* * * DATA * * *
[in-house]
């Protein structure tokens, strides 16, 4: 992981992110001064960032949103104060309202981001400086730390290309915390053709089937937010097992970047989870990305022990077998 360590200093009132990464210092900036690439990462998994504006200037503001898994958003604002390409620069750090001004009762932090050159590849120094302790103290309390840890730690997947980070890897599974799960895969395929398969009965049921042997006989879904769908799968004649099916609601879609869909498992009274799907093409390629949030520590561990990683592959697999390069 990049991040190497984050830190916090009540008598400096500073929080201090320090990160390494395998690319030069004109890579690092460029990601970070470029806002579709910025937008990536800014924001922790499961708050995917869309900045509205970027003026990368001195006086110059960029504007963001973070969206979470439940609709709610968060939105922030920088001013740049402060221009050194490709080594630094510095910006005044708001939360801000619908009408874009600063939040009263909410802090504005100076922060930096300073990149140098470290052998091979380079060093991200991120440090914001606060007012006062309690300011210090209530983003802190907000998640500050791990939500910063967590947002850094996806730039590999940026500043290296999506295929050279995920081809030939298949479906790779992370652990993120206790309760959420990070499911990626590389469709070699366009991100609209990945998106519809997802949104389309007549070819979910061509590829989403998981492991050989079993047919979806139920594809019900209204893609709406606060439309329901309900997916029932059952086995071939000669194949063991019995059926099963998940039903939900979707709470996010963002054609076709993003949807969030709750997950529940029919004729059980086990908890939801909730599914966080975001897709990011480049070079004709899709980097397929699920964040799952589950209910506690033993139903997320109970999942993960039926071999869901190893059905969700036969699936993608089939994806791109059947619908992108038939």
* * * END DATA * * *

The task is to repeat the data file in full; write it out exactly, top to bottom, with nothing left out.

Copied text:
[in-house]
């Protein structure tokens, strides 16, 4: 992981992110001064960032949103104060309202981001400086730390290309915390053709089937937010097992970047989870990305022990077998 360590200093009132990464210092900036690439990462998994504006200037503001898994958003604002390409620069750090001004009762932090050159590849120094302790103290309390840890730690997947980070890897599974799960895969395929398969009965049921042997006989879904769908799968004649099916609601879609869909498992009274799907093409390629949030520590561990990683592959697999390069 990049991040190497984050830190916090009540008598400096500073929080201090320090990160390494395998690319030069004109890579690092460029990601970070470029806002579709910025937008990536800014924001922790499961708050995917869309900045509205970027003026990368001195006086110059960029504007963001973070969206979470439940609709709610968060939105922030920088001013740049402060221009050194490709080594630094510095910006005044708001939360801000619908009408874009600063939040009263909410802090504005100076922060930096300073990149140098470290052998091979380079060093991200991120440090914001606060007012006062309690300011210090209530983003802190907000998640500050791990939500910063967590947002850094996806730039590999940026500043290296999506295929050279995920081809030939298949479906790779992370652990993120206790309760959420990070499911990626590389469709070699366009991100609209990945998106519809997802949104389309007549070819979910061509590829989403998981492991050989079993047919979806139920594809019900209204893609709406606060439309329901309900997916029932059952086995071939000669194949063991019995059926099963998940039903939900979707709470996010963002054609076709993003949807969030709750997950529940029919004729059980086990908890939801909730599914966080975001897709990011480049070079004709899709980097397929699920964040799952589950209910506690033993139903997320109970999942993960039926071999869901190893059905969700036969699936993608089939994806791109059947619908992108038939």